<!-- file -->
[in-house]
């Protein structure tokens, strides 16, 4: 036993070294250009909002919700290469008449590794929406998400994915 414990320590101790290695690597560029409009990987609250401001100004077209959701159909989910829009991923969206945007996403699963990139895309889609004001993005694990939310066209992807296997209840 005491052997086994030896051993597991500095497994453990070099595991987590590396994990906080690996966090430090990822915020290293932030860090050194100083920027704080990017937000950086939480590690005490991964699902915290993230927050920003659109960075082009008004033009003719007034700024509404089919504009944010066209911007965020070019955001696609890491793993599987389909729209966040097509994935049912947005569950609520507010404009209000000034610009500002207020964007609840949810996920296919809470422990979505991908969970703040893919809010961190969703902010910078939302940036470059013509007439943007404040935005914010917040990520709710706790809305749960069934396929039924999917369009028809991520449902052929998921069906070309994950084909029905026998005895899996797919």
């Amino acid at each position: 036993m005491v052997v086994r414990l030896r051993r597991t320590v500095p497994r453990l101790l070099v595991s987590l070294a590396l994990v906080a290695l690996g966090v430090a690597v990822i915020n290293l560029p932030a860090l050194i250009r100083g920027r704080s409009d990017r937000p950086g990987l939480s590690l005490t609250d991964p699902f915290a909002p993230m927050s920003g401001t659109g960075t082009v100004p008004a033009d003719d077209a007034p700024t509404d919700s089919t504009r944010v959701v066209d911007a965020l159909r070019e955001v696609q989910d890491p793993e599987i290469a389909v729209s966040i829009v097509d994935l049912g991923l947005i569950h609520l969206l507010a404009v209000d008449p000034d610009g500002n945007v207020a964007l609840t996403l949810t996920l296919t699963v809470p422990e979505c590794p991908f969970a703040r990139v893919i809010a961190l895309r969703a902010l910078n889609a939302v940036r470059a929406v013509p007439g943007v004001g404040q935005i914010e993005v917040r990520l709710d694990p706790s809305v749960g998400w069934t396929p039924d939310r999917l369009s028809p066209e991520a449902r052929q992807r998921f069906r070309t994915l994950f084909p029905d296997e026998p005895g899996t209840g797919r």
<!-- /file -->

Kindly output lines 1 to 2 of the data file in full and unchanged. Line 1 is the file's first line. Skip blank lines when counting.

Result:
[in-house]
């Protein structure tokens, strides 16, 4: 036993070294250009909002919700290469008449590794929406998400994915 414990320590101790290695690597560029409009990987609250401001100004077209959701159909989910829009991923969206945007996403699963990139895309889609004001993005694990939310066209992807296997209840 005491052997086994030896051993597991500095497994453990070099595991987590590396994990906080690996966090430090990822915020290293932030860090050194100083920027704080990017937000950086939480590690005490991964699902915290993230927050920003659109960075082009008004033009003719007034700024509404089919504009944010066209911007965020070019955001696609890491793993599987389909729209966040097509994935049912947005569950609520507010404009209000000034610009500002207020964007609840949810996920296919809470422990979505991908969970703040893919809010961190969703902010910078939302940036470059013509007439943007404040935005914010917040990520709710706790809305749960069934396929039924999917369009028809991520449902052929998921069906070309994950084909029905026998005895899996797919």